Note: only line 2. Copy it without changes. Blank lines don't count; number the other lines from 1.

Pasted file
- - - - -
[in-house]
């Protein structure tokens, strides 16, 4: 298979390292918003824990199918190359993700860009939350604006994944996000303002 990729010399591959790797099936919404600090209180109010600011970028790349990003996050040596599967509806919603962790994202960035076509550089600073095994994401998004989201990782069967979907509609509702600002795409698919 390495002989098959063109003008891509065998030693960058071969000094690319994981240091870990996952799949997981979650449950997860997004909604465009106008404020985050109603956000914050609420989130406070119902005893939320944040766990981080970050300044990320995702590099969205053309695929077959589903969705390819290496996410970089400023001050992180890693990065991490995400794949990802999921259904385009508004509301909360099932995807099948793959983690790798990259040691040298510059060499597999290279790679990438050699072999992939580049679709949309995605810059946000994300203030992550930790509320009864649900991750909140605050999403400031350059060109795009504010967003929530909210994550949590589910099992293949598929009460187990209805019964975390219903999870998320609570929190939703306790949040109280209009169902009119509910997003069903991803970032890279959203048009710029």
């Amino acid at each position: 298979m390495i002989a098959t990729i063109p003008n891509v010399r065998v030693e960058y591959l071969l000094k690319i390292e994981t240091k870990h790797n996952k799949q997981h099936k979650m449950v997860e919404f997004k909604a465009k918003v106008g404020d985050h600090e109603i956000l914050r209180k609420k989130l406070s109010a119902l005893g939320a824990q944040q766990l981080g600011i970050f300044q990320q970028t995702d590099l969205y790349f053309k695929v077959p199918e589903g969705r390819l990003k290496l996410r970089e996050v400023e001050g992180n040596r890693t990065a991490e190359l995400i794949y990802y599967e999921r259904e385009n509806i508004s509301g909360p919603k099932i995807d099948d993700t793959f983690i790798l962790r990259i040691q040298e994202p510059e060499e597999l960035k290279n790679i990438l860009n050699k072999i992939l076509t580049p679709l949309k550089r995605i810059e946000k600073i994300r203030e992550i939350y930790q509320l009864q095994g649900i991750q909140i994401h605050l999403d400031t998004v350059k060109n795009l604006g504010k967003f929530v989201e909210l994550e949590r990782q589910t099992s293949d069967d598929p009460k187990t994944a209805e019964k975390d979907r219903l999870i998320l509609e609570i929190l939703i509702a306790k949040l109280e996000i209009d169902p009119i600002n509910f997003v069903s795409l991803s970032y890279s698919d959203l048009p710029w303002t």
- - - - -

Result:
């Protein structure tokens, strides 16, 4: 298979390292918003824990199918190359993700860009939350604006994944996000303002 990729010399591959790797099936919404600090209180109010600011970028790349990003996050040596599967509806919603962790994202960035076509550089600073095994994401998004989201990782069967979907509609509702600002795409698919 390495002989098959063109003008891509065998030693960058071969000094690319994981240091870990996952799949997981979650449950997860997004909604465009106008404020985050109603956000914050609420989130406070119902005893939320944040766990981080970050300044990320995702590099969205053309695929077959589903969705390819290496996410970089400023001050992180890693990065991490995400794949990802999921259904385009508004509301909360099932995807099948793959983690790798990259040691040298510059060499597999290279790679990438050699072999992939580049679709949309995605810059946000994300203030992550930790509320009864649900991750909140605050999403400031350059060109795009504010967003929530909210994550949590589910099992293949598929009460187990209805019964975390219903999870998320609570929190939703306790949040109280209009169902009119509910997003069903991803970032890279959203048009710029």